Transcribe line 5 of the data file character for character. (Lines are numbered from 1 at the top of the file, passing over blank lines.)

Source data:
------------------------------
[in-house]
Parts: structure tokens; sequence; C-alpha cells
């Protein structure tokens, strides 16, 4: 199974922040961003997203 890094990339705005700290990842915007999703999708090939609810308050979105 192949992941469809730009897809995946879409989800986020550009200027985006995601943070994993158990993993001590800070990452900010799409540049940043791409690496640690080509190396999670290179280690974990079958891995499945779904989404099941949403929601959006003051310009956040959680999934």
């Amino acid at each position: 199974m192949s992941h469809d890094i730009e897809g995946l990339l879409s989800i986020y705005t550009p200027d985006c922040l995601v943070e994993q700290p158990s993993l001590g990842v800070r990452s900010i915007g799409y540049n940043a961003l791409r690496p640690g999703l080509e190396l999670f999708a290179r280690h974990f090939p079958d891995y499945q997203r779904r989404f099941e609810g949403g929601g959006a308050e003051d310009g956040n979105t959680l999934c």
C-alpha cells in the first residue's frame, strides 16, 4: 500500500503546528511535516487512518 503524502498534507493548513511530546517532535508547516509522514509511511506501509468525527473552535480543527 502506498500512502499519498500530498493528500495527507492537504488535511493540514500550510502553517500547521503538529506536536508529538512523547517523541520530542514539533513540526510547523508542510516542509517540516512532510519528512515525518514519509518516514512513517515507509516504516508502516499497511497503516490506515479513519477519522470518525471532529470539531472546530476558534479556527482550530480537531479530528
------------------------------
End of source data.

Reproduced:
C-alpha cells in the first residue's frame, strides 16, 4: 500500500503546528511535516487512518 503524502498534507493548513511530546517532535508547516509522514509511511506501509468525527473552535480543527 502506498500512502499519498500530498493528500495527507492537504488535511493540514500550510502553517500547521503538529506536536508529538512523547517523541520530542514539533513540526510547523508542510516542509517540516512532510519528512515525518514519509518516514512513517515507509516504516508502516499497511497503516490506515479513519477519522470518525471532529470539531472546530476558534479556527482550530480537531479530528